Mr Spiresau said he already has work lined up washing cars in London but hopes to go on to work in the construction industry. He said he chose to come to the UK over other European countries as he can speak the language.
There are more British jobs advertised on a Romanian recruitment website than all of the other European countries with similar employment laws combined.
Eight other countries are joining the UK in lifting working restrictions for migrants today - Austria, Belgium, France, Germany, Luxembourg, Malta, Spain and the Netherlands.
The Romanian recruitment website Tjobs.ro carries the following numbers of job advertisements:
- UK - 4,896
- Austria - 245
- Belgium - 25
- France - 591
- Germany - 2,055
- Luxembourg - 50
- Malta - 95
- Spain - 130
- Netherlands - 214
Tory MP Mark Reckless accompanied Keith Vaz at Luton Airport, claiming he was concerned that large numbers of Romanians and Bulgarians may come to the UK.
I'm here this morning because my party - the Conservatives - we made a promise that we would cut immigration from hundreds of thousands to tens of thousands a year.
And my concern is that if we do see large numbers coming from Romania and Bulgaria then that could knock us off that target and the promise we made to the electorate.
Romanians landing at Luton Airport were greeted by Home Affairs Select Committee chairman Keith Vaz on the first day of new rules allowing the migrants to work in the UK.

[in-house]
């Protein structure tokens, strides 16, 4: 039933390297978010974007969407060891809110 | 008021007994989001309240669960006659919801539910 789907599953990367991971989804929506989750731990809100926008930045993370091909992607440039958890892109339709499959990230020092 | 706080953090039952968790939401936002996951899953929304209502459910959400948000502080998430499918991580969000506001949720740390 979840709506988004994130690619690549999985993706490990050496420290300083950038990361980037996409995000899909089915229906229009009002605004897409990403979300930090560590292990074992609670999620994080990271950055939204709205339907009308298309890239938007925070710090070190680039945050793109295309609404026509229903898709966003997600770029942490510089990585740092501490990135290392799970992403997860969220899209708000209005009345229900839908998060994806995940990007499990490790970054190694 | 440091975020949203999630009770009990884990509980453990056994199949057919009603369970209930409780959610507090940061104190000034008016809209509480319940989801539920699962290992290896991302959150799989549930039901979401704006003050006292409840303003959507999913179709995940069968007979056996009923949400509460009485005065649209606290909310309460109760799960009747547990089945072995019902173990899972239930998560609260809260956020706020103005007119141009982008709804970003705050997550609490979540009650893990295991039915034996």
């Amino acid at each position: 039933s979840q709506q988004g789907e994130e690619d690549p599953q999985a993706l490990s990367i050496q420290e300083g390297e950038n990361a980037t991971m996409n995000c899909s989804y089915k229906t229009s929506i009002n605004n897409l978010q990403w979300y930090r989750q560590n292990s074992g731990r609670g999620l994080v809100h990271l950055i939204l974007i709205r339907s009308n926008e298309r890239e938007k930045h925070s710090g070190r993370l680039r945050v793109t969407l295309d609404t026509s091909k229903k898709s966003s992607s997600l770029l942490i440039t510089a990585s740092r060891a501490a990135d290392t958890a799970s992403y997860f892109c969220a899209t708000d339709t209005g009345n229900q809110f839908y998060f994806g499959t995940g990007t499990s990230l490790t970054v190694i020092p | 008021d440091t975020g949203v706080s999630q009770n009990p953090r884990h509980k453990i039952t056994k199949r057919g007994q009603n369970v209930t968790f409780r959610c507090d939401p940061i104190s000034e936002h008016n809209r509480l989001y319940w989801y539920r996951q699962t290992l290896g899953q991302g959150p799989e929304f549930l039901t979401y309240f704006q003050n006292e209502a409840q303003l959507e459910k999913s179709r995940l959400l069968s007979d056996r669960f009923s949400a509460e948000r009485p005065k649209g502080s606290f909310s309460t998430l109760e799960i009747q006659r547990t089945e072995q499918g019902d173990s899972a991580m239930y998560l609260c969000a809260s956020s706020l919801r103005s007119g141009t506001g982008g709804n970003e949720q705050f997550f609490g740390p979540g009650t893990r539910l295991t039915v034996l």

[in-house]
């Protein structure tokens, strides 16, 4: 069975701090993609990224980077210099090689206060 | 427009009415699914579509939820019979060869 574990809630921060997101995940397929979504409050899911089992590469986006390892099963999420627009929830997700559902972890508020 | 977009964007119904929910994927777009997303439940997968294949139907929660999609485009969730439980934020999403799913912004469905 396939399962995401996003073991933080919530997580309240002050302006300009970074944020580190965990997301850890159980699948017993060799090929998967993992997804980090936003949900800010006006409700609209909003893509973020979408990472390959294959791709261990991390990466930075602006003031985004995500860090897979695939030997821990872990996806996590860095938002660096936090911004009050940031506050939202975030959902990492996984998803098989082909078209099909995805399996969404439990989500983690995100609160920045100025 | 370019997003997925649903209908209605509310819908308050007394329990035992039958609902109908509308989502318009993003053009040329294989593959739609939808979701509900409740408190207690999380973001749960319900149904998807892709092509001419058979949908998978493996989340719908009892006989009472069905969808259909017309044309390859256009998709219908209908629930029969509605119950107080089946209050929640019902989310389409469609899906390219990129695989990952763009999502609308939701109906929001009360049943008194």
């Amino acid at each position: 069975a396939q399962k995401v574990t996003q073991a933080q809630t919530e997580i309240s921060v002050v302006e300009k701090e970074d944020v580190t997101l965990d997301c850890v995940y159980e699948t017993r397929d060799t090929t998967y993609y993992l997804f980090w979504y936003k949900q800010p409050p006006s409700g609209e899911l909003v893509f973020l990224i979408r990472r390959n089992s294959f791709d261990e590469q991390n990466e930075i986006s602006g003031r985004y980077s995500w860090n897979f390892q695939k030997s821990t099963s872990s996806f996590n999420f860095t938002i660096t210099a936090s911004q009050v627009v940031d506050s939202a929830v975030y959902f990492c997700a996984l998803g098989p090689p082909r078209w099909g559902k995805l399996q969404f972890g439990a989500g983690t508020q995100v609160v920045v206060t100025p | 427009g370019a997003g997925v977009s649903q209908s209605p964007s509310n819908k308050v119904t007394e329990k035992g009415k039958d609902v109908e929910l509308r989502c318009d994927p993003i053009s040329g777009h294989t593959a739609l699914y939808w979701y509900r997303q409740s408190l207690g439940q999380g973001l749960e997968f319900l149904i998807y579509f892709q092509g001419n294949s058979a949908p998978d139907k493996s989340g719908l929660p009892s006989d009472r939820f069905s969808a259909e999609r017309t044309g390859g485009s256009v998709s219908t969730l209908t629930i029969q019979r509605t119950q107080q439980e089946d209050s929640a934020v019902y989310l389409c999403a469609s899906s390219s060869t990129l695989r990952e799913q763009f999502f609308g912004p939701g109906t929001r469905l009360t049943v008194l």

He said he saw no evidence of migrants who have "rushed out and bought tickets" because of the lifting of regulations.
He said that most of the people he met already work in the UK and were "coming back after a holiday".
But he also criticised the government for a "lack of robust estimates" of the number of Romanians and Bulgarians expected to arrive in the UK.
British companies are turning to Romanian workers to fill job vacancies as restrictions on the UK labour market are lifted from today.
Employers are advertising nearly 5,000 positions on Tjobs.ro, a Romanian recruitment website which claims to help 160,000 find work.
Some 4,896 jobs were advertised today as being available in England, along with 80 in Northern Ireland, 24 in Scotland and 20 in Wales.
Among them are 50 nursing positions in southern England, 100 private hire taxi drivers, 10 GPs in Liverpool and 20 carpenters in London.
The Government has done "everything possible" to ensure people come to the UK for the right reasons, the Home Office has said.
Speaking ahead of today's rule change, a Home Office spokesman said, "Hard-working people expect and deserve an immigration system that is fair to British citizens and legitimate migrants and tough on those who abuse the system and flout the law.
"We welcome those that want to come here to work and contribute to the economy, but no EU national has unrestricted access to the UK - they must be working, studying or self-sufficient.
"Across Government, we are working to ensure that our controls on accessing benefits and services, including the NHS and social housing, are amongst the tightest in Europe to protect the UK from abuse."